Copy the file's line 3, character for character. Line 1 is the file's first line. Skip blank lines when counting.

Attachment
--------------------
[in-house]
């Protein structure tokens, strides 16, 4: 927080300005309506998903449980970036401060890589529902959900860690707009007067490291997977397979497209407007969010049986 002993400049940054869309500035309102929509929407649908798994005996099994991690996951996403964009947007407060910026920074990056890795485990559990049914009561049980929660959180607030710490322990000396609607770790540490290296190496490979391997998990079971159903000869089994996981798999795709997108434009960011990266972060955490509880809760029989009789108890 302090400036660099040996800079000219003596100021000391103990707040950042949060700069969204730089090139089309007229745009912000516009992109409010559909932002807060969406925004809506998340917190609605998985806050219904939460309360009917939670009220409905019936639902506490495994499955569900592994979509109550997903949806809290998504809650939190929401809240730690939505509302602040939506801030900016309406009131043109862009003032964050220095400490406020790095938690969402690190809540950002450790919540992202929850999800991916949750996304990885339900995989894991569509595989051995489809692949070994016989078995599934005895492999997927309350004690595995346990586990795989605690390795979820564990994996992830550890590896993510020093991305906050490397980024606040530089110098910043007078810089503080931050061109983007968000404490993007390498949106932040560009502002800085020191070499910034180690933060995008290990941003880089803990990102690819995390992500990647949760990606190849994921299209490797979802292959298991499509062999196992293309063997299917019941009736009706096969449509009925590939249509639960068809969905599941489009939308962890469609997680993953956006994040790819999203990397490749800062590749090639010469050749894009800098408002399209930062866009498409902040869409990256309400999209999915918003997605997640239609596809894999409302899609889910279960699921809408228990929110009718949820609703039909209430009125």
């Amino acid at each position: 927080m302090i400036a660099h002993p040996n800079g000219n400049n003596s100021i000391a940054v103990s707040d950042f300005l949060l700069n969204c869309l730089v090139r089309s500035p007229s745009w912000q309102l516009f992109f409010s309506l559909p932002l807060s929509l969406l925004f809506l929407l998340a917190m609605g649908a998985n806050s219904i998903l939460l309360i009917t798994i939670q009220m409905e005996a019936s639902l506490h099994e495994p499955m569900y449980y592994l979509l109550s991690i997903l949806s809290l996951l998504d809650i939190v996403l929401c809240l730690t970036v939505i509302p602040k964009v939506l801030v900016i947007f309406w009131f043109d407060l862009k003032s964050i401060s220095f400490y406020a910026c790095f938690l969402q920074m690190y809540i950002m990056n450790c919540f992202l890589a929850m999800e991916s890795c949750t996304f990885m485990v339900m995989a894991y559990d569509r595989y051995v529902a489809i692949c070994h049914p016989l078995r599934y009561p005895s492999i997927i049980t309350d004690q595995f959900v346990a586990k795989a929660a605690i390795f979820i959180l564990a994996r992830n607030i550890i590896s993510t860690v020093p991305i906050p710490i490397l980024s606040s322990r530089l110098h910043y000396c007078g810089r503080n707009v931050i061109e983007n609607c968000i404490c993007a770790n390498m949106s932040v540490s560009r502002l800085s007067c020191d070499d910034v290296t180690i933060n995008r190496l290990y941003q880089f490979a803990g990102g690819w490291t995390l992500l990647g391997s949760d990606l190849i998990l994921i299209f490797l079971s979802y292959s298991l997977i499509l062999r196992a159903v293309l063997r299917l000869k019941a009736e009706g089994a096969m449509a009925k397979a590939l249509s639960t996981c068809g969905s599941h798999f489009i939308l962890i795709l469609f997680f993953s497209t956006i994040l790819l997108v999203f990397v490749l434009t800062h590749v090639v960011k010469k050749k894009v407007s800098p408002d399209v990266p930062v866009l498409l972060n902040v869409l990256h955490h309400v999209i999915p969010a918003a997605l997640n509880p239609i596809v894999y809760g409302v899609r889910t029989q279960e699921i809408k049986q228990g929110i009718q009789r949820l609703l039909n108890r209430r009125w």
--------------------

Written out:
């Amino acid at each position: 927080m302090i400036a660099h002993p040996n800079g000219n400049n003596s100021i000391a940054v103990s707040d950042f300005l949060l700069n969204c869309l730089v090139r089309s500035p007229s745009w912000q309102l516009f992109f409010s309506l559909p932002l807060s929509l969406l925004f809506l929407l998340a917190m609605g649908a998985n806050s219904i998903l939460l309360i009917t798994i939670q009220m409905e005996a019936s639902l506490h099994e495994p499955m569900y449980y592994l979509l109550s991690i997903l949806s809290l996951l998504d809650i939190v996403l929401c809240l730690t970036v939505i509302p602040k964009v939506l801030v900016i947007f309406w009131f043109d407060l862009k003032s964050i401060s220095f400490y406020a910026c790095f938690l969402q920074m690190y809540i950002m990056n450790c919540f992202l890589a929850m999800e991916s890795c949750t996304f990885m485990v339900m995989a894991y559990d569509r595989y051995v529902a489809i692949c070994h049914p016989l078995r599934y009561p005895s492999i997927i049980t309350d004690q595995f959900v346990a586990k795989a929660a605690i390795f979820i959180l564990a994996r992830n607030i550890i590896s993510t860690v020093p991305i906050p710490i490397l980024s606040s322990r530089l110098h910043y000396c007078g810089r503080n707009v931050i061109e983007n609607c968000i404490c993007a770790n390498m949106s932040v540490s560009r502002l800085s007067c020191d070499d910034v290296t180690i933060n995008r190496l290990y941003q880089f490979a803990g990102g690819w490291t995390l992500l990647g391997s949760d990606l190849i998990l994921i299209f490797l079971s979802y292959s298991l997977i499509l062999r196992a159903v293309l063997r299917l000869k019941a009736e009706g089994a096969m449509a009925k397979a590939l249509s639960t996981c068809g969905s599941h798999f489009i939308l962890i795709l469609f997680f993953s497209t956006i994040l790819l997108v999203f990397v490749l434009t800062h590749v090639v960011k010469k050749k894009v407007s800098p408002d399209v990266p930062v866009l498409l972060n902040v869409l990256h955490h309400v999209i999915p969010a918003a997605l997640n509880p239609i596809v894999y809760g409302v899609r889910t029989q279960e699921i809408k049986q228990g929110i009718q009789r949820l609703l039909n108890r209430r009125w």